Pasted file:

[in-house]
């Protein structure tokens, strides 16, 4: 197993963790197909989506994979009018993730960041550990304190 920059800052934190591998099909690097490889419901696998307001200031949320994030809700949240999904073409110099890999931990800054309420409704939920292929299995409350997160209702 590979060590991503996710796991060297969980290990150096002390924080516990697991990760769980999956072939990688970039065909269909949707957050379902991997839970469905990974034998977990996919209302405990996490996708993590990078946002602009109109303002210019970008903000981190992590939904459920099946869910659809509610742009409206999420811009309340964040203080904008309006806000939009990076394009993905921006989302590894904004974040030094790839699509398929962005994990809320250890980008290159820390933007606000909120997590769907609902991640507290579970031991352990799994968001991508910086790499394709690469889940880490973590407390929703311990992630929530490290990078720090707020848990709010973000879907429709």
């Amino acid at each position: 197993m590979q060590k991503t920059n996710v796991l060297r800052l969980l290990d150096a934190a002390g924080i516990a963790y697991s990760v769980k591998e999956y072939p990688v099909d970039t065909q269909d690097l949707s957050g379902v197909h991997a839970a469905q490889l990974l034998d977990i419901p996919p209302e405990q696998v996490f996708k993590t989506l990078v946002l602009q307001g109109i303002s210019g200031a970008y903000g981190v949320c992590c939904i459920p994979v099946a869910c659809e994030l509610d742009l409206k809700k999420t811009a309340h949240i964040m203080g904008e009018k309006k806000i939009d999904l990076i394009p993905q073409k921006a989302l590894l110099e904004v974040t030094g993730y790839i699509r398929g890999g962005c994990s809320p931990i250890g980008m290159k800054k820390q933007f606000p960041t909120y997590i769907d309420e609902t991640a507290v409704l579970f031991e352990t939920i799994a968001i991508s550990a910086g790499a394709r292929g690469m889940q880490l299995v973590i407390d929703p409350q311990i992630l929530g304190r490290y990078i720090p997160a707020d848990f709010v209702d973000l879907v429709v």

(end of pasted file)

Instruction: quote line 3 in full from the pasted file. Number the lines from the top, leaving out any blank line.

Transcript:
């Amino acid at each position: 197993m590979q060590k991503t920059n996710v796991l060297r800052l969980l290990d150096a934190a002390g924080i516990a963790y697991s990760v769980k591998e999956y072939p990688v099909d970039t065909q269909d690097l949707s957050g379902v197909h991997a839970a469905q490889l990974l034998d977990i419901p996919p209302e405990q696998v996490f996708k993590t989506l990078v946002l602009q307001g109109i303002s210019g200031a970008y903000g981190v949320c992590c939904i459920p994979v099946a869910c659809e994030l509610d742009l409206k809700k999420t811009a309340h949240i964040m203080g904008e009018k309006k806000i939009d999904l990076i394009p993905q073409k921006a989302l590894l110099e904004v974040t030094g993730y790839i699509r398929g890999g962005c994990s809320p931990i250890g980008m290159k800054k820390q933007f606000p960041t909120y997590i769907d309420e609902t991640a507290v409704l579970f031991e352990t939920i799994a968001i991508s550990a910086g790499a394709r292929g690469m889940q880490l299995v973590i407390d929703p409350q311990i992630l929530g304190r490290y990078i720090p997160a707020d848990f709010v209702d973000l879907v429709v």